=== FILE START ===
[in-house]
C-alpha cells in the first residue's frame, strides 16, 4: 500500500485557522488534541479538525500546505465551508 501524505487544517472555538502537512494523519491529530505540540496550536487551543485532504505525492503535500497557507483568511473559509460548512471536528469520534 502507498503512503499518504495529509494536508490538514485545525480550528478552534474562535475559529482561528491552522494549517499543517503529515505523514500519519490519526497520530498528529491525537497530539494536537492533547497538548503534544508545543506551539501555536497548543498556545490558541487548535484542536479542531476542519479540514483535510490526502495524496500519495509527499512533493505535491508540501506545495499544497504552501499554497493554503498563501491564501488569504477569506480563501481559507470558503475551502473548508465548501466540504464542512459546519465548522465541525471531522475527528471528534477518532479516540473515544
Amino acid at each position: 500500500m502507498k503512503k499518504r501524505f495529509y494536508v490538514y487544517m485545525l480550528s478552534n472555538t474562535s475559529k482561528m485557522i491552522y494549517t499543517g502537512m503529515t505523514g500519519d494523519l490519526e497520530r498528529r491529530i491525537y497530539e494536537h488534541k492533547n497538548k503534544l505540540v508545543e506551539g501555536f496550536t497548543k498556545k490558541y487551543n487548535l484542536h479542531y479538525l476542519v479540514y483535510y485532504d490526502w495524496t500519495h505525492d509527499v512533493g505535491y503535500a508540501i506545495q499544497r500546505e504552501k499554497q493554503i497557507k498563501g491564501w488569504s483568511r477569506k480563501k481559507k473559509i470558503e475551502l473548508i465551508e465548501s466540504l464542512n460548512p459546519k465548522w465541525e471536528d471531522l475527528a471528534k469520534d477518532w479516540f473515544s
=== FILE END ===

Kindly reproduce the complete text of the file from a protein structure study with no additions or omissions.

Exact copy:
[in-house]
C-alpha cells in the first residue's frame, strides 16, 4: 500500500485557522488534541479538525500546505465551508 501524505487544517472555538502537512494523519491529530505540540496550536487551543485532504505525492503535500497557507483568511473559509460548512471536528469520534 502507498503512503499518504495529509494536508490538514485545525480550528478552534474562535475559529482561528491552522494549517499543517503529515505523514500519519490519526497520530498528529491525537497530539494536537492533547497538548503534544508545543506551539501555536497548543498556545490558541487548535484542536479542531476542519479540514483535510490526502495524496500519495509527499512533493505535491508540501506545495499544497504552501499554497493554503498563501491564501488569504477569506480563501481559507470558503475551502473548508465548501466540504464542512459546519465548522465541525471531522475527528471528534477518532479516540473515544
Amino acid at each position: 500500500m502507498k503512503k499518504r501524505f495529509y494536508v490538514y487544517m485545525l480550528s478552534n472555538t474562535s475559529k482561528m485557522i491552522y494549517t499543517g502537512m503529515t505523514g500519519d494523519l490519526e497520530r498528529r491529530i491525537y497530539e494536537h488534541k492533547n497538548k503534544l505540540v508545543e506551539g501555536f496550536t497548543k498556545k490558541y487551543n487548535l484542536h479542531y479538525l476542519v479540514y483535510y485532504d490526502w495524496t500519495h505525492d509527499v512533493g505535491y503535500a508540501i506545495q499544497r500546505e504552501k499554497q493554503i497557507k498563501g491564501w488569504s483568511r477569506k480563501k481559507k473559509i470558503e475551502l473548508i465551508e465548501s466540504l464542512n460548512p459546519k465548522w465541525e471536528d471531522l475527528a471528534k469520534d477518532w479516540f473515544s